Two divergent cancer control strategies have emerged. The first, supported by environmental activists and regulators, is to build regulatory programmes to control or eliminate pollutants in the ambient environment. The second is to direct effort into understanding the fundamental biological mechanisms of carcinogenesis, with the aim of intervening in this process through chemoprevention or treatment.
The first approach has been successfully implemented in the occupational area, where the gradual introduction of standards and exposure units has resulted in reduced levels of hazardous substances. Environmental regulation of ambient air and water has also resulted in decreasing levels of polluting substances. Logically, primary prevention of occupational and environmental carcinogens should result in lower cancer rates. The challenges facing researchers to develop appropriate methodology and carry out suitable studies to quantify changes include:
the investigation of the relative roles of different sources of a potential carcinogen—that is, total exposure estimation
development of epidemiological methodology to detect effects of very low levels and simultaneously evaluate the impact of potential confounding factors
extension of knowledge of the molecular pathways and corresponding precursors of different cancers
identification of sensitive subpopulations and evaluation of the role of individual susceptibility.
Peto8 suggests that the rapid advances in genetic and molecular understanding will increasingly facilitate the quantification of relations between risk factors and specific events in carcinogenesis. The field of molecular epidemiology offers the opportunity to combine the scientific disciplines of epidemiology and molecular toxicology to investigate the interactions between genetic factors and environmental factors in the cause of disease. In long term studies of occupational cohorts and wider populations it has been shown that exposures to relatively high levels of established carcinogens over long periods do not affect all individuals equally. For example, only a fraction of the population of heavy smokers develops lung cancer. There is increasing evidence that genetic factors may influence an individual's susceptibility and resistance to cancer.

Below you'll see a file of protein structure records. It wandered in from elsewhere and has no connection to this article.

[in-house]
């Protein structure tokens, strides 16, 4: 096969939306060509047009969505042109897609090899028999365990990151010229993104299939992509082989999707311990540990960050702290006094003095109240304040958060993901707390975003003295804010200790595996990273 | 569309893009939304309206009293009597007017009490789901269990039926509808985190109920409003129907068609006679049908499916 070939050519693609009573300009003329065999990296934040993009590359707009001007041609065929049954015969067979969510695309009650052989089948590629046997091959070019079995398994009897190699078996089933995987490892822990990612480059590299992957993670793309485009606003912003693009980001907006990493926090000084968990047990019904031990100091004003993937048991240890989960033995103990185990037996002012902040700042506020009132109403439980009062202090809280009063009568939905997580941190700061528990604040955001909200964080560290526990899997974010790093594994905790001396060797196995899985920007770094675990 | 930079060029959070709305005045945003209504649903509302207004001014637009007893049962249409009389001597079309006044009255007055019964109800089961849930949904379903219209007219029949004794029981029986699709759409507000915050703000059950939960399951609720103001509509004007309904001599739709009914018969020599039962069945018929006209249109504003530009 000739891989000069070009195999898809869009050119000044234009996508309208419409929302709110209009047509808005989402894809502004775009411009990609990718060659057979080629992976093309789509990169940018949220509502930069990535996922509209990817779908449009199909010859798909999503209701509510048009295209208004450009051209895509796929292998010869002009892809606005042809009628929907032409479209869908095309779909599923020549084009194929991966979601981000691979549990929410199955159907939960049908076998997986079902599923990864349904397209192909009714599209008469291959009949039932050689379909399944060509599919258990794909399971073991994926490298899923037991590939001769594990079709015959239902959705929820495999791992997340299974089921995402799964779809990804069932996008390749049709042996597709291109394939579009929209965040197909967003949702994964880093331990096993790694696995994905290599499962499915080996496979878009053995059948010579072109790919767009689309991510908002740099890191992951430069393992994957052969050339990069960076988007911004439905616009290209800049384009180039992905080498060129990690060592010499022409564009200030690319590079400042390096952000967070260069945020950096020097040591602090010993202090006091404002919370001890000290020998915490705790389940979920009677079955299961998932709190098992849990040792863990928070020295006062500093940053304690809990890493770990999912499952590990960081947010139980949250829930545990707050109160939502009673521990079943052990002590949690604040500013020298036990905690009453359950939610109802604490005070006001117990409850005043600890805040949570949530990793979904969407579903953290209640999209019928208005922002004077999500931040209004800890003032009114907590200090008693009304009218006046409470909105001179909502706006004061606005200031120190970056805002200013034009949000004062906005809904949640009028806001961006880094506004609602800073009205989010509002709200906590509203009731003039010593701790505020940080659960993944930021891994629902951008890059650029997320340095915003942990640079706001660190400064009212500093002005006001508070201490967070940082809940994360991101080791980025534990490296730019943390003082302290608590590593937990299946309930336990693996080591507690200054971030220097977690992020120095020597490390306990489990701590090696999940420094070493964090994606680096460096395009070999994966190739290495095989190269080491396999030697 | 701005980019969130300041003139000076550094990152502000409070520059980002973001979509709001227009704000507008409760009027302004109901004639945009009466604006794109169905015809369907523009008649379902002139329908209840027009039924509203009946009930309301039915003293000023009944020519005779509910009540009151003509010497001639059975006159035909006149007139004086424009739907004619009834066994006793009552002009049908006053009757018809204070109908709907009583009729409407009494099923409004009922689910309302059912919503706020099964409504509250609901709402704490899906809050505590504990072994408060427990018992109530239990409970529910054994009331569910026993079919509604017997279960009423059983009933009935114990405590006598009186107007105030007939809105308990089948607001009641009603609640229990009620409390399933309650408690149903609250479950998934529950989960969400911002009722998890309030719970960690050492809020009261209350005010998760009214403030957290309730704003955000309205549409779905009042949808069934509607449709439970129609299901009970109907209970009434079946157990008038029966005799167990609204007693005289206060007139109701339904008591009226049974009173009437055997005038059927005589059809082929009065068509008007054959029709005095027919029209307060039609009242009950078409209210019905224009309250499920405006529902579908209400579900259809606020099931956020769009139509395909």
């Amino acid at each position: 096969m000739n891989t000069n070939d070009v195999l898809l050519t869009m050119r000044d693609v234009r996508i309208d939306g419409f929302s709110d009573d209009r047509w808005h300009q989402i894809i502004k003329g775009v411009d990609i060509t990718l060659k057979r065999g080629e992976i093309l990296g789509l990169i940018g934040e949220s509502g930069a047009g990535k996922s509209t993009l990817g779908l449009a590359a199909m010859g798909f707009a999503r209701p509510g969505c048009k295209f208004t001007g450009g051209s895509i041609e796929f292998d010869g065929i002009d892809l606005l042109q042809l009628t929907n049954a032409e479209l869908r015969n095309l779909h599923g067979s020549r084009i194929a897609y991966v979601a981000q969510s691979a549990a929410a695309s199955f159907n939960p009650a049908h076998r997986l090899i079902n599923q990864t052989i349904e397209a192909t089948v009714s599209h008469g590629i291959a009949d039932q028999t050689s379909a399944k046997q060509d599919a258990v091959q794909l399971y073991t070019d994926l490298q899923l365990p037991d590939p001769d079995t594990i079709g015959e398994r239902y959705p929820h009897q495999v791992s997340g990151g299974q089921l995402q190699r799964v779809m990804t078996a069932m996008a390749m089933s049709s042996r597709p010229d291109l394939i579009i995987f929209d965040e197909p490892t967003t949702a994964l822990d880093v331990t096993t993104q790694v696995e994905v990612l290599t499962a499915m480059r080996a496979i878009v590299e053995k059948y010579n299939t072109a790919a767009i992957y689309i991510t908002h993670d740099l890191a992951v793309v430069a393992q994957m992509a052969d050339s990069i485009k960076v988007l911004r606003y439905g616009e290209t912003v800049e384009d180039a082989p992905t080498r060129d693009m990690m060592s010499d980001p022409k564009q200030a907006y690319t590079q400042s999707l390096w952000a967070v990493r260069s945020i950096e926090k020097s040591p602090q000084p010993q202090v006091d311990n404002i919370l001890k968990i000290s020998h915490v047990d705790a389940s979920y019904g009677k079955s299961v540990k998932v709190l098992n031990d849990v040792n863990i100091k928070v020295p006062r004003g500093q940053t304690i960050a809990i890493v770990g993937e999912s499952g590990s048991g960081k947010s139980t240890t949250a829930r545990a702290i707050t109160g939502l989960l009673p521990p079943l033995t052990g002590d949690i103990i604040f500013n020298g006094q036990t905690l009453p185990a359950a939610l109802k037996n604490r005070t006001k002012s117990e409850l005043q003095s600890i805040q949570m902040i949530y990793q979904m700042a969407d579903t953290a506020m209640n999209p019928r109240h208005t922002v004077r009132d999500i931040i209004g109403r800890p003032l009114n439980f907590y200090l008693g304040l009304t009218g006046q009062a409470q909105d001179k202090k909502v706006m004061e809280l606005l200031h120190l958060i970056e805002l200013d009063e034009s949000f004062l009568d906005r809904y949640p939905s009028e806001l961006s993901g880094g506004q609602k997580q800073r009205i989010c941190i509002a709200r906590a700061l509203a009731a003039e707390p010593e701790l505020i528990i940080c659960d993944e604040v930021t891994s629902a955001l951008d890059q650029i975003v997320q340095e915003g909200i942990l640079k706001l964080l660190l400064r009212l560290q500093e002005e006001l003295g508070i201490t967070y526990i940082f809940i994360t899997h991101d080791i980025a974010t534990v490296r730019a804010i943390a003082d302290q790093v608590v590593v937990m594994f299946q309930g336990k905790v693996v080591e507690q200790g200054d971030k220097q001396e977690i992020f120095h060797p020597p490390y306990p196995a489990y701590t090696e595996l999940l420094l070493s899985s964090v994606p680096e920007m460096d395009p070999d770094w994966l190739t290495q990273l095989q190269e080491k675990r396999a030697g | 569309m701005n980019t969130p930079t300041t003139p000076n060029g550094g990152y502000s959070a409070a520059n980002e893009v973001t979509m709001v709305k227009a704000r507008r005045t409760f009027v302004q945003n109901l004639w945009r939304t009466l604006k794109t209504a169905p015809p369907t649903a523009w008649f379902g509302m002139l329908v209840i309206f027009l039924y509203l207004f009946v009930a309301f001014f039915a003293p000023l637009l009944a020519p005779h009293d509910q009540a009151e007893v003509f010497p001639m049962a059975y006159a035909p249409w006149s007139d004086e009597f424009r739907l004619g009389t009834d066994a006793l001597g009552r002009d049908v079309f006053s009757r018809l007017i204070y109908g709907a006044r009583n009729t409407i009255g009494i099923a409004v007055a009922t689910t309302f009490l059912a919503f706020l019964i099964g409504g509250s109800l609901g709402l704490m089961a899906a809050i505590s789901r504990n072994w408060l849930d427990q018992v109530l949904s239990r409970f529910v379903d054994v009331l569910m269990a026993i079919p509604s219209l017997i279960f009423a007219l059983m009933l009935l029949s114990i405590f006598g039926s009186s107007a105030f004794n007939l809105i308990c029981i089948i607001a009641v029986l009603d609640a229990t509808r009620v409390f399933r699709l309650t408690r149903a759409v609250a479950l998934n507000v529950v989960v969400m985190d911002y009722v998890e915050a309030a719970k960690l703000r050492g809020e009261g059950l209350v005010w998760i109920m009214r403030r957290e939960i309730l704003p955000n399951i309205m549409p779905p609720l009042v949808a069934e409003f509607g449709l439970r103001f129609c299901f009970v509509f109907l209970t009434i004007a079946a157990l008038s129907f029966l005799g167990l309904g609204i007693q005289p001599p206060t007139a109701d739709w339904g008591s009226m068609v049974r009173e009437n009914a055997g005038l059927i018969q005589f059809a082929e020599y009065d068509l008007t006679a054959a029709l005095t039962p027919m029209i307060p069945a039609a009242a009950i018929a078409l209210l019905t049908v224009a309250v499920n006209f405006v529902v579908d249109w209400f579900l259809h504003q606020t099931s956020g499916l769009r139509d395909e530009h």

There is substantial inter-individual variation in genes whose products metabolise carcinogens and anti-carcinogens, repair DNA damage, and maintain cell cycle control and immune function.25 Since Doll and Peto7 published their estimates of the different causes of cancer there has been increasing research into the multiple pathways involved in the carcinogenic process and the importance of interactions. These include simultaneous exposure to both different causal and different protective factors, and host–environment (endogenous versus exogenous) interactions, including metabolic polymorphisms. Many of the genes that encode the enzymes that metabolise potential carcinogens are polymorphic—that is, there are common variant forms (prevalent in at least 1–2% of the population), resulting from genetic mutations passed down through generations. However, it should be noted that some genes may encode an enzyme that can detoxify a potential carcinogen and also act on another non-genotoxic substance to produce a carcinogen.